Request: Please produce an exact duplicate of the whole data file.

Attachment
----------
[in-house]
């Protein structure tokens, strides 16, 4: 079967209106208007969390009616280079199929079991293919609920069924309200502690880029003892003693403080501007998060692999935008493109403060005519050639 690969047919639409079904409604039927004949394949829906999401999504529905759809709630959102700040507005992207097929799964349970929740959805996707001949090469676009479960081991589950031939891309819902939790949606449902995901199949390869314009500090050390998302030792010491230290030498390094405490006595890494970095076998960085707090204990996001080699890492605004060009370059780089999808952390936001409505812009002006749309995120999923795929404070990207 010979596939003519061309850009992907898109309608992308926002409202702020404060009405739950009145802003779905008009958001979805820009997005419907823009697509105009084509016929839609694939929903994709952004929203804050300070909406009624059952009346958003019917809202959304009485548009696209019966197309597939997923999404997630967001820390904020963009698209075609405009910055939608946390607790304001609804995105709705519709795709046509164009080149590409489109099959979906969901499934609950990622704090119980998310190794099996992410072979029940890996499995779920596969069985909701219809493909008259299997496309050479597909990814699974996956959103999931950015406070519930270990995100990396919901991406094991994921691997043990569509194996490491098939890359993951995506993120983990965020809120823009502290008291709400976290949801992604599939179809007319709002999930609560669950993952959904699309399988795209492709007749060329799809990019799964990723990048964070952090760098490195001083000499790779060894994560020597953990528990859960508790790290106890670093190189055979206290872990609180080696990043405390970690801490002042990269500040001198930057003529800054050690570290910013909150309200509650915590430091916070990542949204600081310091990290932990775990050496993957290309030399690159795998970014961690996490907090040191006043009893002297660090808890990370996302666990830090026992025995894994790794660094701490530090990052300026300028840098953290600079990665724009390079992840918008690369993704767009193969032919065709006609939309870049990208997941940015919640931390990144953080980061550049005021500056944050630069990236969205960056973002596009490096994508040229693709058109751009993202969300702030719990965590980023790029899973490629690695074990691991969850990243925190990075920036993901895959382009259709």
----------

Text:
[in-house]
């Protein structure tokens, strides 16, 4: 079967209106208007969390009616280079199929079991293919609920069924309200502690880029003892003693403080501007998060692999935008493109403060005519050639 690969047919639409079904409604039927004949394949829906999401999504529905759809709630959102700040507005992207097929799964349970929740959805996707001949090469676009479960081991589950031939891309819902939790949606449902995901199949390869314009500090050390998302030792010491230290030498390094405490006595890494970095076998960085707090204990996001080699890492605004060009370059780089999808952390936001409505812009002006749309995120999923795929404070990207 010979596939003519061309850009992907898109309608992308926002409202702020404060009405739950009145802003779905008009958001979805820009997005419907823009697509105009084509016929839609694939929903994709952004929203804050300070909406009624059952009346958003019917809202959304009485548009696209019966197309597939997923999404997630967001820390904020963009698209075609405009910055939608946390607790304001609804995105709705519709795709046509164009080149590409489109099959979906969901499934609950990622704090119980998310190794099996992410072979029940890996499995779920596969069985909701219809493909008259299997496309050479597909990814699974996956959103999931950015406070519930270990995100990396919901991406094991994921691997043990569509194996490491098939890359993951995506993120983990965020809120823009502290008291709400976290949801992604599939179809007319709002999930609560669950993952959904699309399988795209492709007749060329799809990019799964990723990048964070952090760098490195001083000499790779060894994560020597953990528990859960508790790290106890670093190189055979206290872990609180080696990043405390970690801490002042990269500040001198930057003529800054050690570290910013909150309200509650915590430091916070990542949204600081310091990290932990775990050496993957290309030399690159795998970014961690996490907090040191006043009893002297660090808890990370996302666990830090026992025995894994790794660094701490530090990052300026300028840098953290600079990665724009390079992840918008690369993704767009193969032919065709006609939309870049990208997941940015919640931390990144953080980061550049005021500056944050630069990236969205960056973002596009490096994508040229693709058109751009993202969300702030719990965590980023790029899973490629690695074990691991969850990243925190990075920036993901895959382009259709």